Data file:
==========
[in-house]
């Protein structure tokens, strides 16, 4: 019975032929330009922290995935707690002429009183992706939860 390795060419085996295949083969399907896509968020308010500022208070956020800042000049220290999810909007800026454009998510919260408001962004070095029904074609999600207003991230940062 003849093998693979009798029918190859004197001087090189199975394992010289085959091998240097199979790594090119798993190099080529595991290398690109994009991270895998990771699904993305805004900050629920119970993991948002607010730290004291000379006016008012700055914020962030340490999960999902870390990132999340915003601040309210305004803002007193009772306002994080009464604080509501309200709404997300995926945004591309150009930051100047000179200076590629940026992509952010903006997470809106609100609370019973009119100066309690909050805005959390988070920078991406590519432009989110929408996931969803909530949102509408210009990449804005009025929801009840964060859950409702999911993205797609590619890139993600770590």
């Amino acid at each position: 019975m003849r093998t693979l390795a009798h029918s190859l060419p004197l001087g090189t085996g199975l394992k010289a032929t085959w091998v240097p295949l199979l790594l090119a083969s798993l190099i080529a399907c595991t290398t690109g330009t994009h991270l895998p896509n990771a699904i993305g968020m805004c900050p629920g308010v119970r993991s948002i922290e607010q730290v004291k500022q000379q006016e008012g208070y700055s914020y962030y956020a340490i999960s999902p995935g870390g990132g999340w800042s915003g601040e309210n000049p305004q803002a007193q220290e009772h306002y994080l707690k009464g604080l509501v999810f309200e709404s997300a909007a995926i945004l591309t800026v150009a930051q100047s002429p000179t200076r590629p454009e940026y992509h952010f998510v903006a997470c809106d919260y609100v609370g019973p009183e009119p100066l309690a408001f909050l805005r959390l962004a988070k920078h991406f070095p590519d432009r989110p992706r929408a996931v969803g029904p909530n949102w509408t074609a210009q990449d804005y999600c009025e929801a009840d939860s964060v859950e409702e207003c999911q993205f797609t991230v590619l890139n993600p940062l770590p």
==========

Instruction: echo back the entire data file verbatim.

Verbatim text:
[in-house]
């Protein structure tokens, strides 16, 4: 019975032929330009922290995935707690002429009183992706939860 390795060419085996295949083969399907896509968020308010500022208070956020800042000049220290999810909007800026454009998510919260408001962004070095029904074609999600207003991230940062 003849093998693979009798029918190859004197001087090189199975394992010289085959091998240097199979790594090119798993190099080529595991290398690109994009991270895998990771699904993305805004900050629920119970993991948002607010730290004291000379006016008012700055914020962030340490999960999902870390990132999340915003601040309210305004803002007193009772306002994080009464604080509501309200709404997300995926945004591309150009930051100047000179200076590629940026992509952010903006997470809106609100609370019973009119100066309690909050805005959390988070920078991406590519432009989110929408996931969803909530949102509408210009990449804005009025929801009840964060859950409702999911993205797609590619890139993600770590």
């Amino acid at each position: 019975m003849r093998t693979l390795a009798h029918s190859l060419p004197l001087g090189t085996g199975l394992k010289a032929t085959w091998v240097p295949l199979l790594l090119a083969s798993l190099i080529a399907c595991t290398t690109g330009t994009h991270l895998p896509n990771a699904i993305g968020m805004c900050p629920g308010v119970r993991s948002i922290e607010q730290v004291k500022q000379q006016e008012g208070y700055s914020y962030y956020a340490i999960s999902p995935g870390g990132g999340w800042s915003g601040e309210n000049p305004q803002a007193q220290e009772h306002y994080l707690k009464g604080l509501v999810f309200e709404s997300a909007a995926i945004l591309t800026v150009a930051q100047s002429p000179t200076r590629p454009e940026y992509h952010f998510v903006a997470c809106d919260y609100v609370g019973p009183e009119p100066l309690a408001f909050l805005r959390l962004a988070k920078h991406f070095p590519d432009r989110p992706r929408a996931v969803g029904p909530n949102w509408t074609a210009q990449d804005y999600c009025e929801a009840d939860s964060v859950e409702e207003c999911q993205f797609t991230v590619l890139n993600p940062l770590p």